Many incorrect assumptions are often made about drug crimes in Memphis. Some may simply believe that if one is caught in possession of an illicit drug or controlled substance, they are automatically looking at jail. Yet given the number of drug arrests that are reported each year in the U.S. (1.63 million in 2017 alone, according to the Drug Policy Alliance), assigning a prison an extended prison sentence to everyone charged with a drug crime would result in a great many people being incarcerated. The penalty that one may face when charged with a drug crime will often depend on the circumstances of their arrest, yet even more influential is the type of substance involved.
Title 39 of Tennessee's Criminal Code shows that the state categorizes controlled substances into five different schedules. These schedules are defined by the potential that the drugs included in them present for abuse, the likelihood that those who use them will develop a dependency on them, and whether any have any recognized medical uses. Schedules I and II contain narcotics that are opiate-based, while the lower-level schedules include more common drugs such as marijuana, steroids and common prescription medications. The lowest schedule (Schedule VII) includes only one substance (butyl nitrite, commonly known as "poppers").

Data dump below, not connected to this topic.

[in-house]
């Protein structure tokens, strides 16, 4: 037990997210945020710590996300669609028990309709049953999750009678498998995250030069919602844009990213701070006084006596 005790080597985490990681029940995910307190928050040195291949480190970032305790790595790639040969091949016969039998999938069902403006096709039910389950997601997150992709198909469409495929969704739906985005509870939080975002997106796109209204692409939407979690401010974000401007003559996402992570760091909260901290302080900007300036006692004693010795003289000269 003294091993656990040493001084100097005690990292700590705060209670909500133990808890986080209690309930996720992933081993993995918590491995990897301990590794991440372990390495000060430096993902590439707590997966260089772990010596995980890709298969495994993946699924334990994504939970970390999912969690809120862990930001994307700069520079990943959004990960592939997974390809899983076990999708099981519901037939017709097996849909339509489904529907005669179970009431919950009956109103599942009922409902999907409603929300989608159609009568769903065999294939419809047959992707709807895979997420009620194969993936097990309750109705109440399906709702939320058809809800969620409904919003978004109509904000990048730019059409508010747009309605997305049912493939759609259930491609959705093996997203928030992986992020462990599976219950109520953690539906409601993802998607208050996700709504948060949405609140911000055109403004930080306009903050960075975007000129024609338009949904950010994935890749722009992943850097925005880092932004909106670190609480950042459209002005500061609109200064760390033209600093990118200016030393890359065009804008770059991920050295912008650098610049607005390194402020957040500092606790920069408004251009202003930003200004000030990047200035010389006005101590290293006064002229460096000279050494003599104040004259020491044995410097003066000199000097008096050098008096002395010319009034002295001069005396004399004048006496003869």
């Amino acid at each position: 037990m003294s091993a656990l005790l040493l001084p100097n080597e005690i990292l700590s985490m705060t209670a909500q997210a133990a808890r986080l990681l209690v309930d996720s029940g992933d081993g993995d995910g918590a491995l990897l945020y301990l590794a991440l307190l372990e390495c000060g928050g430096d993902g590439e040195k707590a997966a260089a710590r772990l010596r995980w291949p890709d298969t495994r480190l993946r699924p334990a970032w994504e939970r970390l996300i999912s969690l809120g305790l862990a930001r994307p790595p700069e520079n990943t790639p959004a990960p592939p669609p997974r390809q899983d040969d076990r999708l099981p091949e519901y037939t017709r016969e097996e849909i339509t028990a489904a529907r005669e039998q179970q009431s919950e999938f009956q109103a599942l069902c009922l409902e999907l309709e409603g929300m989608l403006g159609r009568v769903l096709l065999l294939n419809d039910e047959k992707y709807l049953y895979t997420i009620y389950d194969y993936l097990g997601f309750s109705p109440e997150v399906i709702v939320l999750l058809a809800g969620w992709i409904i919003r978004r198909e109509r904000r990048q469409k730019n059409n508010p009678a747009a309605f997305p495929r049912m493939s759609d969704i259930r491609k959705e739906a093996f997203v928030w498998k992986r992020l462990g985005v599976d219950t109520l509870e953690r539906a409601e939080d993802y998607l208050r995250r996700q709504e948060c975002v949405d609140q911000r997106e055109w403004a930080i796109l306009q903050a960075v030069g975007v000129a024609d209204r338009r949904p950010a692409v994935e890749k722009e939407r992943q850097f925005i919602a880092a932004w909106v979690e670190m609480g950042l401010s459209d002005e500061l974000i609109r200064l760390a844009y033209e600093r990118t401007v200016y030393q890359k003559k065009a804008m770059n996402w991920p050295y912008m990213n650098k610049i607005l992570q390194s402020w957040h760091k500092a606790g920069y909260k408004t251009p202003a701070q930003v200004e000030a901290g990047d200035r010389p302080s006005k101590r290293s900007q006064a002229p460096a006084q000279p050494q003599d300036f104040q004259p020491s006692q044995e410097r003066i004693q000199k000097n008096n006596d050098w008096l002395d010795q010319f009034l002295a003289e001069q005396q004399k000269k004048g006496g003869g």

The maximum criminal penalties associated with each of Tennessee's drug schedules are as follows:
- Schedule I: Class B felony, 8-12 years in prison, fines up t0 $200,000
- Schedule II: Class A felony, 15-25 years in prison, fines up to $500,000
- Schedules III and IV: Class D felony, 2-4 years in prison, fines up to $50,000
- Schedule V and VII: Class E felony, 1-2 years in prison, fines up to $5,000
Standard offenses involving Schedule VI substances typically result in misdemeanor charges, yet one could face up to a Class A felony depending on the amount of substance allegedly found in their possession.